FAIRBANKS — I left my home here to begin a hike along the Trans-Alaska pipeline in late April. Returning in June, I am stunned by the green of it all. It’s like winter to summer in one day.
I’ve been in Alaska’s second-largest city for a few days now, resupplying for the trip north as I hike with my dog on the path of the Trans-Alaska pipeline. Three hundred fifty miles down, 450 to go.
Walking with my friend Bob Gillis, we left the gravel road that parallels the pipeline in the hamlet of Moose Creek, just north of Eielson Air Force Base. In a driving rain that didn’t let up all day, Bob and I reached his car after seven miles of hiking. We happily got in and cranked up the heater. After lunch in North Pole, he drove me home.
Because I did not get permission from the many people whose land the pipeline right-of-way crosses in North Pole and Fairbanks, I will resume my hike at the pipeline tourist viewpoint in Fox. Since my many detours from the pipe to the highway in the past month have my official walking distance at 356 miles compared to the pipeline’s 350 miles from Valdez, I feel OK about skipping the 20 miles of private land.
Stopping at one’s home with its comfy bed and sunny deck is a hazard during a trip like this. My last hiking day with Bob was wet and quite buggy. While in town, I’ve played softball in the evening heat with my Northern Shrikes, sat in the sunny bleachers for a Alaska Goldpanners game and watched mom and dad nuthatch feed their chicks in a birdhouse visible from the deck.
I’ve also purchased a ton of food and arranged it in 11 cardboard boxes. Friends will deliver those boxes via the Elliott and Dalton highways in the days and weeks to come.
In conversations here, friends have asked me the differences I’ve noticed since I walked the line 20 years ago. Here are some obvious ones:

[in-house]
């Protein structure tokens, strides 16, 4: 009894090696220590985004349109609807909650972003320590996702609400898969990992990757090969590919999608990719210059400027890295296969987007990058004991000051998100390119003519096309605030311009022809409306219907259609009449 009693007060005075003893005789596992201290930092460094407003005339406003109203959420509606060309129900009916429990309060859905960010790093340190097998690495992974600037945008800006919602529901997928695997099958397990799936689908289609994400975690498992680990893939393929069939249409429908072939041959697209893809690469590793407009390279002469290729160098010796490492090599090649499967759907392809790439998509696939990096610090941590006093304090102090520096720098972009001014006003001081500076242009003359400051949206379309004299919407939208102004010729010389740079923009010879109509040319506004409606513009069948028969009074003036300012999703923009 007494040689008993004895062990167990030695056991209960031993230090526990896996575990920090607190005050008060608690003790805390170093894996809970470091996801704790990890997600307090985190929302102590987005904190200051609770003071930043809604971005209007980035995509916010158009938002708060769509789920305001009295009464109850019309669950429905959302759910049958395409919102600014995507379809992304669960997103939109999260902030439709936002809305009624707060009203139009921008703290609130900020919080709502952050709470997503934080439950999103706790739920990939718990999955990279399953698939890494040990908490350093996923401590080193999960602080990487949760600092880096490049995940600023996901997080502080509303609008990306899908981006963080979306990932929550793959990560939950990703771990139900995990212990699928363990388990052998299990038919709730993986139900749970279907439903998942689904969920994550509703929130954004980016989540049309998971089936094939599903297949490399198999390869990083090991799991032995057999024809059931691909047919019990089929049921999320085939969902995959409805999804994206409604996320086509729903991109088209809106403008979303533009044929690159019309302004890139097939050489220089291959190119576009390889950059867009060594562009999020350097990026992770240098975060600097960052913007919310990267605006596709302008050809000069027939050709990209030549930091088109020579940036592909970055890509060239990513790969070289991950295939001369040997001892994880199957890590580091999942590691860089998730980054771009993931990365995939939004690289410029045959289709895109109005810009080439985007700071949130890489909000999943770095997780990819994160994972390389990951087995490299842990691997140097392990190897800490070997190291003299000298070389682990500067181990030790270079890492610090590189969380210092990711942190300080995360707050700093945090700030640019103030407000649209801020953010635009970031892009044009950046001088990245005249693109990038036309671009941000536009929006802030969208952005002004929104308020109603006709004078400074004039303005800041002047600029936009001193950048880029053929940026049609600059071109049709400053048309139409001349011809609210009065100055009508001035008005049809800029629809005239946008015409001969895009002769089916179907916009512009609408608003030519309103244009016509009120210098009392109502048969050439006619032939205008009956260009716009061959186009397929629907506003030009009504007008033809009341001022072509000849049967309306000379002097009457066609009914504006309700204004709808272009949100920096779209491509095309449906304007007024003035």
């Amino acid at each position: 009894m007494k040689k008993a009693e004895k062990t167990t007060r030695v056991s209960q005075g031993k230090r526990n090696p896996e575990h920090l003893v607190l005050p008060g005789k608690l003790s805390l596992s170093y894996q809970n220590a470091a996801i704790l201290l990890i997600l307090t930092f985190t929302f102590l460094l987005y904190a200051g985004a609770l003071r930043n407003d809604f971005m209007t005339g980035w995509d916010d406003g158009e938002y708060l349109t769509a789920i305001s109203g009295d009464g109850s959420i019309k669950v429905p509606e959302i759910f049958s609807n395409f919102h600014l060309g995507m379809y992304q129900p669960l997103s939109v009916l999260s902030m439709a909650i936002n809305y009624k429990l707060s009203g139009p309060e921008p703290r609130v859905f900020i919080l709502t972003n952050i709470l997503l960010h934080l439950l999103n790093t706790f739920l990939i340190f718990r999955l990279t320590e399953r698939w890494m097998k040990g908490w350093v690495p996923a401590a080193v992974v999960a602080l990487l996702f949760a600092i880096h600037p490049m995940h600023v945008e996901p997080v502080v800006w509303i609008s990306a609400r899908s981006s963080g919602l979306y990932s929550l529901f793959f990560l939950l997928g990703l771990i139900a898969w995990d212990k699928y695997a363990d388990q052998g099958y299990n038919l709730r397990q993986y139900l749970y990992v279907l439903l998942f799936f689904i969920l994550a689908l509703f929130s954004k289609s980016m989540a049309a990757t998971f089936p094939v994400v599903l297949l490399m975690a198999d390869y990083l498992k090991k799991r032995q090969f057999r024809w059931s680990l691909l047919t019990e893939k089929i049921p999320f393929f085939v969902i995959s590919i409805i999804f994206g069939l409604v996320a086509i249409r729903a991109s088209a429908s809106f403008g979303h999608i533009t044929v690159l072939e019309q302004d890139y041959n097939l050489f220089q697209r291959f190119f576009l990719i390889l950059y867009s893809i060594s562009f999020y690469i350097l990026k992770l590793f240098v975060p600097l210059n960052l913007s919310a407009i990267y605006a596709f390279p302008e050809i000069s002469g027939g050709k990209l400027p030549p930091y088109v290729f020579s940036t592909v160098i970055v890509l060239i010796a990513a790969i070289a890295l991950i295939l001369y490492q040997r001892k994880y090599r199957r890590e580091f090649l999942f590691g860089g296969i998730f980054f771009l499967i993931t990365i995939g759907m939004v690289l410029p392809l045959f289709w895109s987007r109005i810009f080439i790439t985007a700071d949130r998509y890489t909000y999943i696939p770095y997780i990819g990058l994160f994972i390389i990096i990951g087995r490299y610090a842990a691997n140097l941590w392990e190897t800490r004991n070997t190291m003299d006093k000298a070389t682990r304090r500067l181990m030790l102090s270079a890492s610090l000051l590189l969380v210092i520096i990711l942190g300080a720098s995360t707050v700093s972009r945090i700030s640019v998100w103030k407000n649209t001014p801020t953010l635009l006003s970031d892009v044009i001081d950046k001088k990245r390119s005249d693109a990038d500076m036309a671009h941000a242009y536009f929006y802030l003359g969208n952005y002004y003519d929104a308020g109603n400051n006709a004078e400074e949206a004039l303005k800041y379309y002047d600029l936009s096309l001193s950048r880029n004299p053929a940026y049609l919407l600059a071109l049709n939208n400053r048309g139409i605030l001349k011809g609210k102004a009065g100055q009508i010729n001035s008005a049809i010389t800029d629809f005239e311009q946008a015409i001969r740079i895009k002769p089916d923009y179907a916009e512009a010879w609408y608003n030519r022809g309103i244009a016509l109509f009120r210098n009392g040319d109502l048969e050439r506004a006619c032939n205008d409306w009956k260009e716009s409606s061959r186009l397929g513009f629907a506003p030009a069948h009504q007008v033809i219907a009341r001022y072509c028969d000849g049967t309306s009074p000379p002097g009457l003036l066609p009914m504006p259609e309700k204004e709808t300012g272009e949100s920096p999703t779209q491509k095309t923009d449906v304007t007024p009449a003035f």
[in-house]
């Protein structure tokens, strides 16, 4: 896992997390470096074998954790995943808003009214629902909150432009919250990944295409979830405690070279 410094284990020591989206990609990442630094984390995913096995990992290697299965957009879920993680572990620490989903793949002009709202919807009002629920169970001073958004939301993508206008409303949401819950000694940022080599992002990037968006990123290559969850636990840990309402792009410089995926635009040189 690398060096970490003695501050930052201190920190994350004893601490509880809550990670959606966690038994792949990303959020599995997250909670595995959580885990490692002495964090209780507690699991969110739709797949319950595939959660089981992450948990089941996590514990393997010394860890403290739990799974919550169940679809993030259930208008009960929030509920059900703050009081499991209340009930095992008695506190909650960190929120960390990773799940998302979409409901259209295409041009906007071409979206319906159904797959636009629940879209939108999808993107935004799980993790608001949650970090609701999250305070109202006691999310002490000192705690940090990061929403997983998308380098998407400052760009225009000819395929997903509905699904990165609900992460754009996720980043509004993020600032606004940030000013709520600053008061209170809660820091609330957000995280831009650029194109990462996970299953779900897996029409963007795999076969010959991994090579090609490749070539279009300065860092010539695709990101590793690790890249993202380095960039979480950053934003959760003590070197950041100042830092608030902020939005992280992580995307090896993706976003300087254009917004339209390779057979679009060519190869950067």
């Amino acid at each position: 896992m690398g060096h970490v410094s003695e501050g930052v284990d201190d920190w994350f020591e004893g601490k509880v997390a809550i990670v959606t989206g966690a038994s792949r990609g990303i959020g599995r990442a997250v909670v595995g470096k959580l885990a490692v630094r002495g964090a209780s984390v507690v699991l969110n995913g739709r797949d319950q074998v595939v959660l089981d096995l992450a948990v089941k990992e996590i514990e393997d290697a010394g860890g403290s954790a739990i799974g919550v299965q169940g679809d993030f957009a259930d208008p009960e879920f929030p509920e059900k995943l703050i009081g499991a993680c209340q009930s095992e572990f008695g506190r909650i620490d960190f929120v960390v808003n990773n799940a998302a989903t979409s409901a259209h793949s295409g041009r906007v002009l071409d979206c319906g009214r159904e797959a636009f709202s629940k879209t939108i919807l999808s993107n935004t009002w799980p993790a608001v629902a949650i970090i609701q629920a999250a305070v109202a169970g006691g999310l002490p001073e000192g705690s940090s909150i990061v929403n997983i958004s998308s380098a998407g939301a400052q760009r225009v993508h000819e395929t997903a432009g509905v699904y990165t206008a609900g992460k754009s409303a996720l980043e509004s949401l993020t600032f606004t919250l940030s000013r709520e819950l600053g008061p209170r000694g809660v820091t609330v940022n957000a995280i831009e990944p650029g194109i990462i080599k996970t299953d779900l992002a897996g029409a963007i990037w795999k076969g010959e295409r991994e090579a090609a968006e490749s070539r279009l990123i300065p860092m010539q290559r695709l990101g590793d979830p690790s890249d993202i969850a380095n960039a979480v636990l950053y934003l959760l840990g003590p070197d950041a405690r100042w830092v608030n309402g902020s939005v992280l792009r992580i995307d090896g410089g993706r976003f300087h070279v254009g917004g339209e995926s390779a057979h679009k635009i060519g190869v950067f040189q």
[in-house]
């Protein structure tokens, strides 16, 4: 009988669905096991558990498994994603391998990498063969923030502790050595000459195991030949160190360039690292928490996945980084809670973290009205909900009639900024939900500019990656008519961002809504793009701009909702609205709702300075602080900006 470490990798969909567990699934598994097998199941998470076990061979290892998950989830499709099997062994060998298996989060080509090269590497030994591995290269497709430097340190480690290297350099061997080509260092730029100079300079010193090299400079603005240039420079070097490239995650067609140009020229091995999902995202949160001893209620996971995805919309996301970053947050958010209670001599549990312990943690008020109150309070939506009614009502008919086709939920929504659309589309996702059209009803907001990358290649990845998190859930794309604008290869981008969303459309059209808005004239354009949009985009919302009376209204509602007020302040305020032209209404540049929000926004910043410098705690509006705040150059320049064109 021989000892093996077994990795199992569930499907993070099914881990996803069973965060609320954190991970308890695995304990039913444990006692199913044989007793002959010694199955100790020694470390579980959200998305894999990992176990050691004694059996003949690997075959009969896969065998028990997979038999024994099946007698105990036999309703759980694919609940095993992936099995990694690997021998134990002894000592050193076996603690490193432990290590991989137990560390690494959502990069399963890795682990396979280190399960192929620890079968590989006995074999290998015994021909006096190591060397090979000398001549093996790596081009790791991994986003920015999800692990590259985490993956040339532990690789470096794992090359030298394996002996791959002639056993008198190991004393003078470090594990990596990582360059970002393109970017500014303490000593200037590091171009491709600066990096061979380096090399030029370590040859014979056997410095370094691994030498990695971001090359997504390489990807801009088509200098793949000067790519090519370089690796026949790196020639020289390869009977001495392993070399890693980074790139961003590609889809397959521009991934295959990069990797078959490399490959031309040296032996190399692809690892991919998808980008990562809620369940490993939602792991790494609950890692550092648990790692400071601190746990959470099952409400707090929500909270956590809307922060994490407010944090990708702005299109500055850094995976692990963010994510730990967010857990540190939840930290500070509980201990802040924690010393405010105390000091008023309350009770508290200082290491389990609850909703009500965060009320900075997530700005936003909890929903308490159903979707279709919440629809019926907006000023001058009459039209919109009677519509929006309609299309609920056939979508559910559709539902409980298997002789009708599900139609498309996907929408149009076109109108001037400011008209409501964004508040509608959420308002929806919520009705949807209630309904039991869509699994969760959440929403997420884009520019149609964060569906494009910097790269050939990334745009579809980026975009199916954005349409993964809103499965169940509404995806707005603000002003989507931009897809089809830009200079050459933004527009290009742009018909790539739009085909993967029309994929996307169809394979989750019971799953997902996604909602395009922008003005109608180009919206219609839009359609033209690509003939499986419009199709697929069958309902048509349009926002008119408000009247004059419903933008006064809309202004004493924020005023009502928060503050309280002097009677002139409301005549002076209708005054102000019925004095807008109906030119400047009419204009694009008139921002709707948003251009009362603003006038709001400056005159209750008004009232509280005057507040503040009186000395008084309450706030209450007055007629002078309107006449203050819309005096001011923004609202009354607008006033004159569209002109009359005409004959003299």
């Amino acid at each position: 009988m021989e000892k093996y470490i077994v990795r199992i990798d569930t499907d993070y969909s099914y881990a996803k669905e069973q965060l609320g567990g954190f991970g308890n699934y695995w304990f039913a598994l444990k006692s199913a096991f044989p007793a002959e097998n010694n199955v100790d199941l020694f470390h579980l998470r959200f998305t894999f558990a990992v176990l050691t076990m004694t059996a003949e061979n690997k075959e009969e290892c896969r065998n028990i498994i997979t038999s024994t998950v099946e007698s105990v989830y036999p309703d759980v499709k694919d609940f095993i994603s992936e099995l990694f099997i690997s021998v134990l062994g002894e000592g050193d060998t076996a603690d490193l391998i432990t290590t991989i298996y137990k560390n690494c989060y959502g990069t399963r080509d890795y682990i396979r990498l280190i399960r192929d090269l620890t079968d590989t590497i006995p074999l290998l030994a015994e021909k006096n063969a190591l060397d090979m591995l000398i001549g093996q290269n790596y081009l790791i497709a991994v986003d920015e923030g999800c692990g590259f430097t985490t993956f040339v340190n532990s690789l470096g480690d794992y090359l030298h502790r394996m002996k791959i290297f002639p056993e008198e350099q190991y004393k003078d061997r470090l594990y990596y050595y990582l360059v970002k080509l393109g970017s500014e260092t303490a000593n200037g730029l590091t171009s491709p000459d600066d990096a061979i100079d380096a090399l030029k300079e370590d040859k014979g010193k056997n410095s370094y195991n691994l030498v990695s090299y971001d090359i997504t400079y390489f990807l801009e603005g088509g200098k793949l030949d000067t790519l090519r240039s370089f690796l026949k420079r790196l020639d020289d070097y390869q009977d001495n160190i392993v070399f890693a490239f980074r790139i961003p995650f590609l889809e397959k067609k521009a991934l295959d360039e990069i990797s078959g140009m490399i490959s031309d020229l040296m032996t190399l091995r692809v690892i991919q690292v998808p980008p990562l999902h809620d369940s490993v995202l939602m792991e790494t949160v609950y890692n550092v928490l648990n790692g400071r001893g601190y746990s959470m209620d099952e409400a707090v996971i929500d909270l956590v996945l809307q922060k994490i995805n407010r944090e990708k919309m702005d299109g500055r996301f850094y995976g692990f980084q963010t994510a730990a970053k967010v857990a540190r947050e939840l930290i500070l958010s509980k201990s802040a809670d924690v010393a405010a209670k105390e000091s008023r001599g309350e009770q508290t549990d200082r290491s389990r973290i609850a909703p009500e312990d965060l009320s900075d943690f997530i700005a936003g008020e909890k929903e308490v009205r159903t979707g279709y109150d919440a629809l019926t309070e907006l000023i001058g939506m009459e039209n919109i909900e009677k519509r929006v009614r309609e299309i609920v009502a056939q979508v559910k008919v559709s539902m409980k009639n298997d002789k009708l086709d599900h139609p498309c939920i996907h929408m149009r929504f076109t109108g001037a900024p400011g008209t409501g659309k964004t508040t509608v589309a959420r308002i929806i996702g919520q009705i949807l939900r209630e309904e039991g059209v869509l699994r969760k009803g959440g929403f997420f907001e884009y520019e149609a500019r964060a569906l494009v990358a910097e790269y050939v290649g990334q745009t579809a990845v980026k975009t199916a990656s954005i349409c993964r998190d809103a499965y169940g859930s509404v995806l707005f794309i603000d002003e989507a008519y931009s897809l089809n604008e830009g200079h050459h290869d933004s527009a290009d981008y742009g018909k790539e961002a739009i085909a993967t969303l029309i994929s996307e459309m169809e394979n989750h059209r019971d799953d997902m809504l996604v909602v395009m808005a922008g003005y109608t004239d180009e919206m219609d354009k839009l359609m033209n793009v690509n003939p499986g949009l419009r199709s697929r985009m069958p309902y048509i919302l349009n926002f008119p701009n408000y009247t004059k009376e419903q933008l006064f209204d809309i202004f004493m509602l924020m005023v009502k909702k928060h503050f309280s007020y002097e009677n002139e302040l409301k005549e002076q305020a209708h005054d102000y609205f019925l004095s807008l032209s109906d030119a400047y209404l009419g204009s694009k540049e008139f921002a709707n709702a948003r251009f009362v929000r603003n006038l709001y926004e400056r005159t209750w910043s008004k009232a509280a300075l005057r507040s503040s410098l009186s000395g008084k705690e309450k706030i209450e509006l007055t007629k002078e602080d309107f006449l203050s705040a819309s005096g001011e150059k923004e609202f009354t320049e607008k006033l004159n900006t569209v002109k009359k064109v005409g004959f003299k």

Spruce bark beetles, creatures about the size of a grain of rice, killed a good number of white spruce in the upper Copper River Valley in the late 1990s. Their larvae girdled the trees from within, beneath the bark. Walking through there in 1997 was like walking through a graveyard of gray trees. The beetles only attacked mature spruce, though. The trees no taller than me at the time survived the beetles. They are now healthy and 40 feet tall.
Tamaracks, delicate-looking conifers with needles that turn orange and fall off in autumn, were in a similar troubled state in 1997. The wormlike larvae of the larch sawfly stripped almost all the adult trees of their needles in the mid to late 1990s. Deprived of their solar panels for several summers, most of the adult trees died. Like the spruce, tamaracks have come back in a big way, with healthy young trees now lining the border of the pipeline road through swampy sections of the Interior.
And, as researchers have found in permafrost areas all over Alaska, the ground surface is subsiding. This is a hard thing for me to visualize, but a pipeline security officer who has a homestead near Glennallen stopped me one day and pointed it out.
He said he remembered the gravel road next to the pipeline was a seven-foot hill he needed to climb 30 years ago. Now the road is level with the surrounding terrain. The frozen ground beneath it has probably thawed over the 40 years since the road’s construction, which is consistent with most permafrost areas in Alaska that are reacting to warmer air temperatures.
• Since the late 1970s, the University of Alaska Fairbanks’ Geophysical Institute has provided this column free in cooperation with the UAF research community. Ned Rozell is a science writer for the Geophysical Institute. This summer, he is hiking the path of the Trans-Alaska Pipeline from Valdez to Prudhoe Bay. He also did the trip 20 years ago.